New XBB.1.5 coronavirus subvariant ‘most transmissible,’ WHO says

New XBB.1.5 coronavirus subvariant ‘most transmissible,’ WHO says

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World Health Organization officials expressed concern on Wednesday about a new micron subvariant of the coronavirus — its most transmissible yet — while also urging China to be more forthcoming with its data on infections and deaths amid a surge in end there.

The XBB.1.5 subvariant, which has been circulating since at least October and is known to have spread to 29 countries, is the most transmissible version of the omicron variant detected by health officials so far, said Maria Van Kerkhove, technical lead for the response of the organization to COVID. However, she added that there was no indication yet that XBB.1.5 caused more severe disease than other omicron subvariants.

The decline in global coronavirus surveillance, incomplete data from China and an increase in Covid-19 deaths worldwide are worrying, she told a press conference. “It is not just a matter of knowing which variants are circulating. We need the global community to evaluate these, look at mutation by mutation to determine if any of these are new variants that are circulating.”

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Mike Ryan, executive director of the WHO’s health emergencies program, who spoke at the same press conference, said he met with Chinese health officials last week and reiterated concerns about China’s data, including its definition. for a death from Covid-19, which he said is seen as too narrow.

The Associated Press reported last month that only Covid-19 deaths from pneumonia or respiratory failure were counted in China’s official data. Chinese authorities have also stopped tracking asymptomatic cases, according to earlier reports by The Washington Post.

Newly tightened criteria for what China considers a Covid-related death have frustrated health officials abroad as they try to prepare for possible mutations from major outbreaks. It has also raised suspicion that the official death toll and number of infections in the world’s most populous country represent a significant underestimate.

China had at least 120,000 new weekly cases or more in December, according to the WHO. The weekly death toll has hovered between 240 and 440 over that period, according to the figures, despite reports of overflowing hospital wards, funeral homes and crematoria.

“We believe that the current number published by China underrepresents the true impact of the disease in terms of hospital admissions, in terms of ICU admissions and especially in terms of deaths,” Ryan said.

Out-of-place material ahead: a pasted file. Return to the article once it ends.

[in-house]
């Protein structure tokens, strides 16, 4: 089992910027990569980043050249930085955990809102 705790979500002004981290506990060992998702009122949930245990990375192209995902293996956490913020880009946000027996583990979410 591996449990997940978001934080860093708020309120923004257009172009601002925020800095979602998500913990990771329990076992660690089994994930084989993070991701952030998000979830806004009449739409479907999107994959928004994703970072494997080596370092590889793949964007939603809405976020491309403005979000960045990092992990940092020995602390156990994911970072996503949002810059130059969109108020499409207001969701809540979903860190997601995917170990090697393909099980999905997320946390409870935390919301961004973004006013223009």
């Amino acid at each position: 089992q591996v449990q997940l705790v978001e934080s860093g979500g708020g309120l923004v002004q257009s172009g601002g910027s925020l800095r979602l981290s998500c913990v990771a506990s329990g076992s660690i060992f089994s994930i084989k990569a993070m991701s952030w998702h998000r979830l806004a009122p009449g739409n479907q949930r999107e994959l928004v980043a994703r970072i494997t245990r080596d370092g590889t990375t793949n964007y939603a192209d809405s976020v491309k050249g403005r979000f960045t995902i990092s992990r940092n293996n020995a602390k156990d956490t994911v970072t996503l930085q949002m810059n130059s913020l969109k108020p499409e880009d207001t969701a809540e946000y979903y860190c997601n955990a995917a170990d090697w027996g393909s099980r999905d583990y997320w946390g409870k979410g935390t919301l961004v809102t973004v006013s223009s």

Tedros Adhanom Ghebreyesus, WHO director-general, also urged Chinese officials on Wednesday to provide “faster, more regular and reliable data on hospitalizations” and “more comprehensive real-time viral sequencing”.

Chinese officials have said the dominant version of the coronavirus in China is the omicron BA.5 subvariant, Van Kerkhove told reporters, although she said more sequencing needs to be done there.

BA.5 shares common mutations with the BA.2 omicron subvariant, but each has unique features, according to research done in the UK and Austria and published in the journal Nature last month.

XBB is a recombinant of the BA.2.10.1 and BA.2.75 sublines, according to WHO. It quickly became dominant in the northeastern United States.

Michael Baker, a professor of public health at New Zealand’s University of Otago in Wellington, said it will take “several weeks” to see if XBB.1.5 causes more severe disease than previous versions of the coronavirus because hospitalizations in hospitalizations and deaths occur after an increase in infections and it takes time to measure how many of those illnesses can be attributed to XBB.1.5.

He added that an XBB.1.5 wave seems “likely.”

But even if XBB.1.5 turns out to cause less severe disease, being more infectious is still a concern, Baker said.

“As we have seen with the omicron variant in general, its high infectivity has meant that in many countries it has caused more disease and death than any previous variant,” he said.

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